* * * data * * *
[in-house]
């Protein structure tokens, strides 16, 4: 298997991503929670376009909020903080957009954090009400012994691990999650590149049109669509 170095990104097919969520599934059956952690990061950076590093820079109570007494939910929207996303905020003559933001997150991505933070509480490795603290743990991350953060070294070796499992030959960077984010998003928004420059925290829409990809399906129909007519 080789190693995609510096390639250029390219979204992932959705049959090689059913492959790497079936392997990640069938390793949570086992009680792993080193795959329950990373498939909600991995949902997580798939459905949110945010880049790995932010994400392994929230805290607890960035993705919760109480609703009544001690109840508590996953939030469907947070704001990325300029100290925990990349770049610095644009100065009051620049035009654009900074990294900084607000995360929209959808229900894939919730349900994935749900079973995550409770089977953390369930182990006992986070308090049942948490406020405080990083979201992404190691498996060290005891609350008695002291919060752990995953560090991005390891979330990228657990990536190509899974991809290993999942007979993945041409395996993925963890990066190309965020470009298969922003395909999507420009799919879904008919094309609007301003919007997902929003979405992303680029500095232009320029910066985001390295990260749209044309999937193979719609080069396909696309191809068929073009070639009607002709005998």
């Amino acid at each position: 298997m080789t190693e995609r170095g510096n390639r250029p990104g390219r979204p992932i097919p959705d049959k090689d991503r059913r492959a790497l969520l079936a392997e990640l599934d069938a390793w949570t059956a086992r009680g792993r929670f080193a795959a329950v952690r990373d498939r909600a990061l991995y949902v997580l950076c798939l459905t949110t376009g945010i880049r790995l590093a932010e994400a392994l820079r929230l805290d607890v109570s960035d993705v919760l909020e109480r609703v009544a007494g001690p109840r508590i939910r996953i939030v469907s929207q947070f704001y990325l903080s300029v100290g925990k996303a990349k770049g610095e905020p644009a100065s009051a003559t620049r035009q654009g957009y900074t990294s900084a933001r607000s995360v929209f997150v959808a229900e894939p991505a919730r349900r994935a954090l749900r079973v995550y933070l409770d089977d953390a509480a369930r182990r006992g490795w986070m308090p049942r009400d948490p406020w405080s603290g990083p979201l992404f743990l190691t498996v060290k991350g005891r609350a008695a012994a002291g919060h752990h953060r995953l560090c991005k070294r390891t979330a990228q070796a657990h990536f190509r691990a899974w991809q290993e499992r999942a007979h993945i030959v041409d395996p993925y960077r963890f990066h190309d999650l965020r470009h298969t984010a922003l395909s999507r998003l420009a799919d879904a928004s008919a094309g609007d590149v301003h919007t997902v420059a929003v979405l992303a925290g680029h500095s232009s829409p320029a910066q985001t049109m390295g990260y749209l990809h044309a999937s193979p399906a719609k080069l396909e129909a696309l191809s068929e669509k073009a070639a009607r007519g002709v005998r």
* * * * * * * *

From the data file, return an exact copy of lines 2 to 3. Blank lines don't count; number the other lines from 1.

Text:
């Protein structure tokens, strides 16, 4: 298997991503929670376009909020903080957009954090009400012994691990999650590149049109669509 170095990104097919969520599934059956952690990061950076590093820079109570007494939910929207996303905020003559933001997150991505933070509480490795603290743990991350953060070294070796499992030959960077984010998003928004420059925290829409990809399906129909007519 080789190693995609510096390639250029390219979204992932959705049959090689059913492959790497079936392997990640069938390793949570086992009680792993080193795959329950990373498939909600991995949902997580798939459905949110945010880049790995932010994400392994929230805290607890960035993705919760109480609703009544001690109840508590996953939030469907947070704001990325300029100290925990990349770049610095644009100065009051620049035009654009900074990294900084607000995360929209959808229900894939919730349900994935749900079973995550409770089977953390369930182990006992986070308090049942948490406020405080990083979201992404190691498996060290005891609350008695002291919060752990995953560090991005390891979330990228657990990536190509899974991809290993999942007979993945041409395996993925963890990066190309965020470009298969922003395909999507420009799919879904008919094309609007301003919007997902929003979405992303680029500095232009320029910066985001390295990260749209044309999937193979719609080069396909696309191809068929073009070639009607002709005998």
């Amino acid at each position: 298997m080789t190693e995609r170095g510096n390639r250029p990104g390219r979204p992932i097919p959705d049959k090689d991503r059913r492959a790497l969520l079936a392997e990640l599934d069938a390793w949570t059956a086992r009680g792993r929670f080193a795959a329950v952690r990373d498939r909600a990061l991995y949902v997580l950076c798939l459905t949110t376009g945010i880049r790995l590093a932010e994400a392994l820079r929230l805290d607890v109570s960035d993705v919760l909020e109480r609703v009544a007494g001690p109840r508590i939910r996953i939030v469907s929207q947070f704001y990325l903080s300029v100290g925990k996303a990349k770049g610095e905020p644009a100065s009051a003559t620049r035009q654009g957009y900074t990294s900084a933001r607000s995360v929209f997150v959808a229900e894939p991505a919730r349900r994935a954090l749900r079973v995550y933070l409770d089977d953390a509480a369930r182990r006992g490795w986070m308090p049942r009400d948490p406020w405080s603290g990083p979201l992404f743990l190691t498996v060290k991350g005891r609350a008695a012994a002291g919060h752990h953060r995953l560090c991005k070294r390891t979330a990228q070796a657990h990536f190509r691990a899974w991809q290993e499992r999942a007979h993945i030959v041409d395996p993925y960077r963890f990066h190309d999650l965020r470009h298969t984010a922003l395909s999507r998003l420009a799919d879904a928004s008919a094309g609007d590149v301003h919007t997902v420059a929003v979405l992303a925290g680029h500095s232009s829409p320029a910066q985001t049109m390295g990260y749209l990809h044309a999937s193979p399906a719609k080069l396909e129909a696309l191809s068929e669509k073009a070639a009607r007519g002709v005998r």